The whole Front Range will be developed over the next 30 years through both sprawl and infill. Capital and people are pouring in, job and income #s are up and seen to be continuing in that direction, economic base is diversified and on the cutting edge of several industries (aerospace, military, tech, outdoors gear, tourism, logistics, etc). The climate and natural environment inherent to Colorado is unmatched and naturally draws people in almost regardless of economic condition. The culture is open, entrepreneurial, friendly, and still embodies many of the traditional live and let live values that made the West so great. The lifestyle and culture emphasizes a great live-work balance and social expectations are to live a healthy active lifestyle. People are generally friendly, so it's much easier to network, break into what you are looking for, and create amazing opportunities for yourself.

I'm a bit biased because it was always the place I wanted to live and is a great place to live, but considering the basic economic and demographic fundamentals, there aren't many places better to build CRE career than the Front Range. Every few weeks I see another person from my home moving there, and there are many multiples of that who would love to live here, but can't move from a plethora of reasons.

Really, it's about finding the place you really want to live, then going and making it happen. But the fundamentals can't be denied that the Front Range provides incredible opportunities to make it happen.

Dude, stop hyping it. We'll continue to get more people from the coasts who will come here and ruin it.

Nov 4, 2019

....that I will build housing and offices for

Nov 1, 2019

The problem is you've named 2 very different jobs. If you want to be in brokerage, the definite, no more questions needed answer is NYC. Obviously you can be in brokerage elsewhere, but from a pure dealmaking standpoint, there is a concentration of money and buyers located in NYC you don't get anywhere else. The skills you learn there are broadly applicable anywhere else.

If you want to be a developer, it is completely unimportant where you go. What is important is that you build local networks and understand local regulations, laws, zoning, etc. That knowledge, broadly speaking, is not transferable. Yes, I could move from NYC to Atlanta and would still know how to manage the direct construction process, but I wouldn't know who to call when Con Edison was doing work in front of my street, wouldn't know who to call at the department of buildings to get plans approved, wouldn't know which local politicians were pro development and which against. And that's the whole development game. A bad developer is better in their own market than a great developer is who is fresh off the plane, so to speak.

Nov 1, 2019

Unless you have strong ties to, and network in, a specific tertiary city, you should aim to start your career in a major US city.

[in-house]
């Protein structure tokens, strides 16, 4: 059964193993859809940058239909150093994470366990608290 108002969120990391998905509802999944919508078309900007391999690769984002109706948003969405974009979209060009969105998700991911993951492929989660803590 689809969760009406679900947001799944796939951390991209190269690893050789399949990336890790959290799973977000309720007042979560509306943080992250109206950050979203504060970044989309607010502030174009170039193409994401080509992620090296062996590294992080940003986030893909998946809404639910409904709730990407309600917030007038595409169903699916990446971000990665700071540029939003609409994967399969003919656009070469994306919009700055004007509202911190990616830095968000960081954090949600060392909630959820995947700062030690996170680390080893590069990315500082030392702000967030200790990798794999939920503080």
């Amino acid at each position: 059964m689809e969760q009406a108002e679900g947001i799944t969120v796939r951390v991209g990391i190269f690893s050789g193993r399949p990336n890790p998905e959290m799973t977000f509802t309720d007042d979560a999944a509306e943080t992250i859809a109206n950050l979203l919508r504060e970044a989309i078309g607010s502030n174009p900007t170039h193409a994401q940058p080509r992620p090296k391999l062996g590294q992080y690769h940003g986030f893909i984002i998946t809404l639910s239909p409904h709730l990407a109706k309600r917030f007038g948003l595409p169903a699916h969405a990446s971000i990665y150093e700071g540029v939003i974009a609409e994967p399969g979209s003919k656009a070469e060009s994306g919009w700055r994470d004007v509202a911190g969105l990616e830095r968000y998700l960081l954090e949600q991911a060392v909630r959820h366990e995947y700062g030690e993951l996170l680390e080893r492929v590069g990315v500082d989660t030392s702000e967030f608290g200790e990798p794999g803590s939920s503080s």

In no order:

  • New York
  • Miami
  • San Francisco
  • Atlanta
  • Los Angeles
  • Boston
  • Chicago
  • Washington, DC
  • Dallas
  • Houston

Maybe some others (Phoenix?) That in no way means you can't find a great opportunity in a smaller city, like Highwoods in Raleigh, but it doesn't hurt to play the odds.

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Nov 1, 2019

envelope to head a-la Johnny Carson What are the largest cities in the US

Nov 1, 2019

Jacksonville and Oklahoma City are not top of the list.

Nov 1, 2019

Damn, this post by not saying anything about the midwest says a lot about the midwest.

I consider Chi-town is its own place

Nov 1, 2019

I'm struggling to think of another major city in the midwest.

Looks like Chicago and...? I would have said Minneapolis, but it doesn't look like it.

Nov 1, 2019

For development...it doesn't really matter so long as you're in a major market.

If you take a look at the top 25 national multi-family developers...none are headquartered in NYC...and the same is true with the top 10 national office developers.

Big developers have to be geographically diverse in order to feed their development pipelines...so even if you're located in a specific market...you should gain some exposure to numerous markets (depending...of course...on your role).

  • Analyst 1 in RE - Other
Nov 1, 2019

any chance you have access to a some industry list of the top 25 national multi-family developers? would be interested to see that if you have it, the way you mention it here it seemed like you were referencing some ranking

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Nov 1, 2019

Man, that is something you can google easily...

Nov 2, 2019

Charlotte my dude

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Nov 2, 2019

Nothing to note beyond what's been said, other than my real estate prof is super bullish on Bozeman, MT.

Nov 2, 2019

I'm bullish on Bozeman as a market opportunity.

I've actually had some challenges (non-finance related) developing institutional-grade product in Bozeman. Beautiful landscape...solid population surge...and a bit of an emerging tech scene. Good Airbnb market, too, from what I understand.

Nov 2, 2019
Comment
Nov 5, 2019